So that sounds like a pretty cool thing to get hold of if you want to know more.

    Other than that there’s just that one scene in the bio-dome early in the movie, and whatever one can infer from other scenes.

    I do wonder about the fact that Joe suspects something is up with Angharad the instant he sees that Furiosa has left the road to Gas Town. He must have had some reason to be suspicious already. Something in Angharad’s recent manner? Is there something that links Furiosa with the wives in Joe’s mind? Have they recently been in contact with each other?

    Then there are the words painted in the bio-dome:




    Those sound like a continuation of an argument that has already been taking place between Joe and Angharad.

    And then there’s the dialog between Joe and Miss Giddy:

    Joe: Splendid? Angharad? Where are they?

    Miss Giddy: They are not your property.

    Joe: Miss Giddy!

    Miss Giddy: You cannot own a human being. Sooner or later someone pushes back!

    Joe: Where is she taking them?

    Miss Giddy: She didn’t take them; they begged her to go! (They struggle over the shotgun, which goes off, missing Joe. He grabs Miss Giddy.)

    Joe: Where is she taking them?

    Miss Giddy: A long way from you.

    The other scene I really like in terms of what it implies about Angharad and the other wives’ state of mind is the argument between them and Nux in the war rig after he tries to strangle Furiosa. I love that scene. In a movie with so little dialog, to have this sudden shouted debate that bears directly on the movie’s underlying themes is breathtaking.

    I think the wives have spent a lot of time talking and thinking about these issues. Their decision to flee Joe wasn’t a spur of the moment thing. They were committed. They’d worked it out. They knew what they were doing and why they were doing it. I’m really curious what brought them and Furiosa into contact, who reached out to whom first, and how they came to realize that each was willing to take such a risky and irrevocable step.

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    Please tell me that when the sky opened up on your way home you said, “Oh what a day. What a lovely day!”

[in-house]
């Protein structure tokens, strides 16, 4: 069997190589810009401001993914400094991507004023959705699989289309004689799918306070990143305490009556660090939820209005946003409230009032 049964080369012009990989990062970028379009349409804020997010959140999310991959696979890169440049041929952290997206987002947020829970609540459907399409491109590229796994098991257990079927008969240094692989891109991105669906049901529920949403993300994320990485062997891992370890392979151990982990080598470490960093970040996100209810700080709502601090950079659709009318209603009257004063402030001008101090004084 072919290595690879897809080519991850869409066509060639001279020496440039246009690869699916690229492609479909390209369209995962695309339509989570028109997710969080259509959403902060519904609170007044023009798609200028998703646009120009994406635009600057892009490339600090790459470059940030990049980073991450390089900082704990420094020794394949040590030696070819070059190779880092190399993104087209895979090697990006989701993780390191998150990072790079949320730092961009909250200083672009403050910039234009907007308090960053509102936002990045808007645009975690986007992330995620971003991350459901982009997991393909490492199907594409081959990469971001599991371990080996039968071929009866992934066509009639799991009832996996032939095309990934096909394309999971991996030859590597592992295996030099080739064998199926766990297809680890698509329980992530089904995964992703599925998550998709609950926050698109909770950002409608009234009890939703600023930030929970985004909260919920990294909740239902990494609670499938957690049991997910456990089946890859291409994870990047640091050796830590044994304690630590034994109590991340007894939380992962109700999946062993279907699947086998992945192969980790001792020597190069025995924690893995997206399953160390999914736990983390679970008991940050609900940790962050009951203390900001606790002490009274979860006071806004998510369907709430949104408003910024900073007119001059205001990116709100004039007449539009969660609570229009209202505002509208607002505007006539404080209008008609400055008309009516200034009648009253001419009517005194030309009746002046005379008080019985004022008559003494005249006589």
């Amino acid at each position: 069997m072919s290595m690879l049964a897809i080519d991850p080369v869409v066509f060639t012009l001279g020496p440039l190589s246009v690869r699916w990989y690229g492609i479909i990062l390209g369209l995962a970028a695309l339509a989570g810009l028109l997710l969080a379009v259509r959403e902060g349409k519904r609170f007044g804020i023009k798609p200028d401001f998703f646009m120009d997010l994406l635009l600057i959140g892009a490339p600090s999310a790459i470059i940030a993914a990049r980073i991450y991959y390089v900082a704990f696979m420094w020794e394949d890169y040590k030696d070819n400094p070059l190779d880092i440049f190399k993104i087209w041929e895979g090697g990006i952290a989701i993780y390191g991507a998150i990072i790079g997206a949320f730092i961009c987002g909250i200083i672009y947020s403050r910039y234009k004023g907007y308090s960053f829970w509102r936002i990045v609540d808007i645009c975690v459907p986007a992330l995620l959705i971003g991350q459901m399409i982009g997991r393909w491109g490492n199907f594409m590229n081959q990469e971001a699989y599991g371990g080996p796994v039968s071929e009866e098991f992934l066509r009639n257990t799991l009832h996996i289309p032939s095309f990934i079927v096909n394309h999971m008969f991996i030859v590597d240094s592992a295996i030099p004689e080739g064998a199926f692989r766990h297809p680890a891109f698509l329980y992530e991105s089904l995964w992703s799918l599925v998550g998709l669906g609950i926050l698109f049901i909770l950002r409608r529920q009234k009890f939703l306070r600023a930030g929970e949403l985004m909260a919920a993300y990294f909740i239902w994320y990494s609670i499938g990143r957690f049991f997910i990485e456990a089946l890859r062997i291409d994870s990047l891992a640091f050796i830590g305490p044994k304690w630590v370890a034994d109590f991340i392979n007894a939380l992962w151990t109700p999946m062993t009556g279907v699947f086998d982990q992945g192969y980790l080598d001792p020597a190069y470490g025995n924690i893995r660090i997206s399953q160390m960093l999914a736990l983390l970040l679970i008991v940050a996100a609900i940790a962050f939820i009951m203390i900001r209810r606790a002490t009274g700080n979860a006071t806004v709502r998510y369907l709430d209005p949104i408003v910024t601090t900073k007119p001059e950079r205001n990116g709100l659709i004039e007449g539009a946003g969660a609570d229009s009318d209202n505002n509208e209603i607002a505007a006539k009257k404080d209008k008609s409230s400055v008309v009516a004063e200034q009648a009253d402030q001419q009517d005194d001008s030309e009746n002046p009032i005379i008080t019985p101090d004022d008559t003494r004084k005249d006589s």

Saturday, June 6th, 2015


    I had the MMFR soundtrack on so for a hot minute I was driving kind of recklessly, and then I realized that I was being not-safe and pulled over for a while.

    Honestly the rain came in so fast and hard (also hail) that I was mostly just concerned with not hurting someone, that road sees a lot of bike traffic/jaywalkers. YAY MIDWEST WEATHER IN A HIPSTER TOWN.

    But every time I run a yellow light now I scream “WITNESS ME!” so there’s that.

    Reposted from

    gingersnapwolves: as much as I really loved Mad Max: Fury Road, I feel like someone should have…

    Tuesday, June 2nd, 2015


    as much as I really loved Mad Max: Fury Road, I feel like someone should have checked their math

    because like

    “If you drive 160 days that way, all there will be is more salt”

    okay so let’s say they drove 25 miles per hour (which is much slower than they would need to across a salt flat) and drove for 12 hours per day on average (which is possibly less than they would have)

    in 160 days they would travel 48,000 miles

    which is enough to travel the circumference of the earth


    Max could be speaking metaphorically, continuing his line (almost his only other complete sentence) about how “if you can’t fix what’s broken you’ll go insane”. He could mean that even if Furiosa does circle the world twice, she’ll still carry the Wasteland inside her.

    Like he does.